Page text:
[7], [10]. However, there is a gap between machine and human being: empathy and love. Human being’s true value lies in the time and care one devotes in serving other people, not in the skills that AI will master quickly. Therefore, a new value system is desired that rewards the residents who commit in socially beneficial activities.

To tackle the challenges in social trust relationship and make members accountable, Social Credit System (SCS) is considered as an efficient approach to shore up trust in the public organizations, like government agencies and enterprises, and regulate business and private behaviors conduct by entities. The SCS allows governments, enterprises and individuals to make critical decisions based on analytic data instead of arbitrary whims. Those who have positive credit evaluation are awarded benefits of conducting the benign behaviors to the society. While those who have transgressed, such as failing to pay tax or getting speed ticket, are subject to penalties, which in turn forbid them from receiving various services, like taking airplane or car rental [11].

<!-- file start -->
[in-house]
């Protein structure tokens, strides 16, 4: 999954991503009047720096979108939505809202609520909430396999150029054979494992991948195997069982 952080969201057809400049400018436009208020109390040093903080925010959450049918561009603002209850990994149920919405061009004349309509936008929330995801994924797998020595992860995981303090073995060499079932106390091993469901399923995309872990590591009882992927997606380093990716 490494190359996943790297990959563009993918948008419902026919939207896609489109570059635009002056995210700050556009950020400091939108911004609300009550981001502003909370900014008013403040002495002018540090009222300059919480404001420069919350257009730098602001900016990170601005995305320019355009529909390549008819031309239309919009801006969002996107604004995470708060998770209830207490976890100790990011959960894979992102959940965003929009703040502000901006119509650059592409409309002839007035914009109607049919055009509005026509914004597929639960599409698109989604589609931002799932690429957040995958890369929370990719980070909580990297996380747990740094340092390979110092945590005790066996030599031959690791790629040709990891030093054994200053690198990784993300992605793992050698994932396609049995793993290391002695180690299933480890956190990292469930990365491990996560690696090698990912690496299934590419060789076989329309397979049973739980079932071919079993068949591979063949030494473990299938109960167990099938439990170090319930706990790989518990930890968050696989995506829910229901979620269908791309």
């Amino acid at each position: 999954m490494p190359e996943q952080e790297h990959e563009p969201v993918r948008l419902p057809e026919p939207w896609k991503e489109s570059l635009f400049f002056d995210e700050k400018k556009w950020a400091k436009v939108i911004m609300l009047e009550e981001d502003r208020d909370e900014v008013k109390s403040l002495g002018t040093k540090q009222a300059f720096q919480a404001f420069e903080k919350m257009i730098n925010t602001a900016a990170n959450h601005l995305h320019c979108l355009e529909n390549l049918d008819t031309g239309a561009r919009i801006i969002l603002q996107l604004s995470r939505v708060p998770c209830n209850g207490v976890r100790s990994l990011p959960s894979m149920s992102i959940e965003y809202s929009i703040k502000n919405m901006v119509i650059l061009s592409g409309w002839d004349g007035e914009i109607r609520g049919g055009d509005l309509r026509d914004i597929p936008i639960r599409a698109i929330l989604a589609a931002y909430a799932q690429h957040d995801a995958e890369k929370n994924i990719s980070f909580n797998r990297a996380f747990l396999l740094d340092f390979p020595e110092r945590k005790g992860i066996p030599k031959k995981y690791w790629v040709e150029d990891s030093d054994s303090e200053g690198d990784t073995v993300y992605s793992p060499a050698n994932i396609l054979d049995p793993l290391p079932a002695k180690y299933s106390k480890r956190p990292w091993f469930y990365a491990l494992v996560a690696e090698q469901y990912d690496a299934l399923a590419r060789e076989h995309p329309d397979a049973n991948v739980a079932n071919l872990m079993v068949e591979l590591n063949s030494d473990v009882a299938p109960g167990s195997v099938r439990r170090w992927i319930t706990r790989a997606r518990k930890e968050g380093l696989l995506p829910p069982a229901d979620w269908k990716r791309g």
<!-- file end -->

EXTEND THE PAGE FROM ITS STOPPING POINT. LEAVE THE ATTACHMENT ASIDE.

Although the SCS offers a prospective solution to address issues that are related to the trust relationship among government, enterprises and citizen, it still faces many challenges. Currently, only governments or authorized third-party organizations could combine fragmented public and private data to construct a SCS. However, credit score standard is not transparent and individuals do not participate the credit rating procedure to oversee those agents in power. In addition, the ability of credit-scoring organizations to collect, use and share individual’s personal data is not constrained. Thus, it is difficult to prevent user’s private data from being abused or misused by the agents without proper regulations. Furthermore, traditional credit systems, from financial scoring systems to extended social credit system, are mainly relying on centralized architecture, which are vulnerable to single point of failure problem and become the performance bottleneck.